The week’s economic news has again been dominated by the implications of inflation, and in particular of huge increases in household energy bills.
Projections for the energy price cap have again been revised up. The latest projections indicate that the price cap could reach around £3,500 in October, and increase further to around £4,400 in April. It is incredible to think that the cap was £1,277 earlier this year (having now increased to £1,971).
Such levels of increases will have severe impacts on households. In Scotland, a quarter of households were already in fuel poverty in 2019, the year in which the Fuel Poverty (Targets, Definition, Strategy) (Scotland) Act received Royal Assent.
That Act determines that a household is in fuel poverty if two conditions hold:
- First, that in order to heat the home to a satisfactory level, the household would need to spend more than 10 per cent of its net income on fuel; and
- Second, if, after deducting those fuel costs, and other essential costs associated with disability, care needs or childcare, the household’s income is below 90% of the UK Minimum Income Standard.
The definition therefore is not based on what a household actually spends on fuel, but on what they need to spend to heat their home to an acceptable level.
The daunting projections for energy bills will undoubtedly lead to a substantial increase in fuel poverty throughout 2022 and 2023. Quite how many households will be in fuel poverty according to the official definition will depend in part on what further action the government decides to take. But it is clear that a broad swathe of low and middle income households will be placed under severe financial strain.
The political debates this week have again focussed both on the level and targeting of further support the government should provide.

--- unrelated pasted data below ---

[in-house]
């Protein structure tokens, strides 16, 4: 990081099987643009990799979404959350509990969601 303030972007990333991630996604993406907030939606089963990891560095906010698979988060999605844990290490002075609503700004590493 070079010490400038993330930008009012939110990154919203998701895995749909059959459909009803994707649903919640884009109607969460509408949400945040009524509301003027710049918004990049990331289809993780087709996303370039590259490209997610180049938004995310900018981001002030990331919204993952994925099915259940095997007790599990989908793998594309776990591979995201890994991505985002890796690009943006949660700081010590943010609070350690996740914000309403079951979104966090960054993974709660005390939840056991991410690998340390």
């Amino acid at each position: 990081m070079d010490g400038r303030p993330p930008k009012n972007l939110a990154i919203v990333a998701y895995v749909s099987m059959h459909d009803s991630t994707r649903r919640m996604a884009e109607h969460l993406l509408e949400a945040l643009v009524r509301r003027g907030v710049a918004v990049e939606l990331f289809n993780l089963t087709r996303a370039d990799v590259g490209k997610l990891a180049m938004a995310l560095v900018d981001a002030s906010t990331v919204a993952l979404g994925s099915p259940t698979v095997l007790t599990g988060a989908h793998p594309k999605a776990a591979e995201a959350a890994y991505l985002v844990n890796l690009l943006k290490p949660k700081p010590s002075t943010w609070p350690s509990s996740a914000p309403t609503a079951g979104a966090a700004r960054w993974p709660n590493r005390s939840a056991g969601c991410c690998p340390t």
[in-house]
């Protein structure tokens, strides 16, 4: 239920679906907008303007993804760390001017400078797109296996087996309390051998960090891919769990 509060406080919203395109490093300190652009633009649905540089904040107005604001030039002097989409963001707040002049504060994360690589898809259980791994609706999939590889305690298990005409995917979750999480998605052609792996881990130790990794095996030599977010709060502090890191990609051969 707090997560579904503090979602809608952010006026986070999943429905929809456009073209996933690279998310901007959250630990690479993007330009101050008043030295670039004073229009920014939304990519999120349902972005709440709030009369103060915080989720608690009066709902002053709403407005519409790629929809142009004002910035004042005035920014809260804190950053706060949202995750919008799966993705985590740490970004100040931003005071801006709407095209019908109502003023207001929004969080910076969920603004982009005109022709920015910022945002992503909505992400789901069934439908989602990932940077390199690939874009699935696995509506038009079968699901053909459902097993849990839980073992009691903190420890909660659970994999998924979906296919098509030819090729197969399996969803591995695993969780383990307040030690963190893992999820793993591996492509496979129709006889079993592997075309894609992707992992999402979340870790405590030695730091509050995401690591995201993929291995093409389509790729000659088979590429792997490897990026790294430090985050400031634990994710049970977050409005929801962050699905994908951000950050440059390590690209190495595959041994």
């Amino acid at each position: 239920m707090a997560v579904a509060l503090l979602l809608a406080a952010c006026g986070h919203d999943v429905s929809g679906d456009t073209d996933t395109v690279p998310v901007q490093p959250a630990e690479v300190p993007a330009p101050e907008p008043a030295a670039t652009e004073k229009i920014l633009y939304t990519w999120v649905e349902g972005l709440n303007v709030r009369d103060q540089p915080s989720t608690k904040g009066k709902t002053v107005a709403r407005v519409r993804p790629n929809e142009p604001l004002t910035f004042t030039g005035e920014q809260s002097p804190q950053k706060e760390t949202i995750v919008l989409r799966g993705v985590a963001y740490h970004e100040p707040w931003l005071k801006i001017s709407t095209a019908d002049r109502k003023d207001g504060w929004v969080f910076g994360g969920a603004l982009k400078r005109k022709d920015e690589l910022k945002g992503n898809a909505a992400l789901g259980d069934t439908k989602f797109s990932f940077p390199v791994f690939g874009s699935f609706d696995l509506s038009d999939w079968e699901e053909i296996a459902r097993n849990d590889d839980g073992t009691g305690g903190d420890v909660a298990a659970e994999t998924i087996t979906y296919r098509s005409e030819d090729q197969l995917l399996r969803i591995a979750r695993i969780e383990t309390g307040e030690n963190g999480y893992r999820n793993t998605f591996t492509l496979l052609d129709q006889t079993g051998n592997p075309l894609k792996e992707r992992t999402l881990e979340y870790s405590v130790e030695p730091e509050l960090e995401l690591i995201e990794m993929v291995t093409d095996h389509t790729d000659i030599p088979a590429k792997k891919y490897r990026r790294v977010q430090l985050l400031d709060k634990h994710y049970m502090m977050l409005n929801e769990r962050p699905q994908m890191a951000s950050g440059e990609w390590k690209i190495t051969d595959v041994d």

There is a clear case for targeting. In Scotland, almost all households (96%) with incomes below £200 per week were already in fuel poverty in 2019; but amongst households whose incomes were above £500 per week, fuel poverty rates were negligible. Further targeting via the social security system therefore seems appropriate.
But it should also be remembered that the financial distress caused by the energy price crisis will extend well beyond the poorest, and further broader-based support would also be justified. This is where the delivery mechanism becomes more challenging. Government could subsidise bills universally, although this would be expensive, providing support to some households whose need for support is relatively less.
But trying to provide support to low and middle income households only is tricky. Using the council tax system is far from ideal given the weak links between council tax band and income. Households in bands A and B are relatively more likely to be in fuel poverty, but over 14% of Scottish households in bands F, G and H were in fuel poverty in 2019. On this basis, using council tax band as a way to limit the breadth of financial support provided has clear disadvantages.
It now seems unlikely that the UK government will announce its next round of support for households until the Conservative leadership contest has concluded. Depending on the mechanisms it chooses for delivering that support, the Scottish government may be allocated additional resources of its own which it can prioritise as it deems fit, or the support may be delivered at UK level (via energy bills or the social security system).
Mairi is the Director of the Fraser of Allander Institute. Previously, she was the Deputy Chief Executive of the Scottish Fiscal Commission and the Head of National Accounts at the Scottish Government and has over a decade of experience working in different areas of statistics and analysis.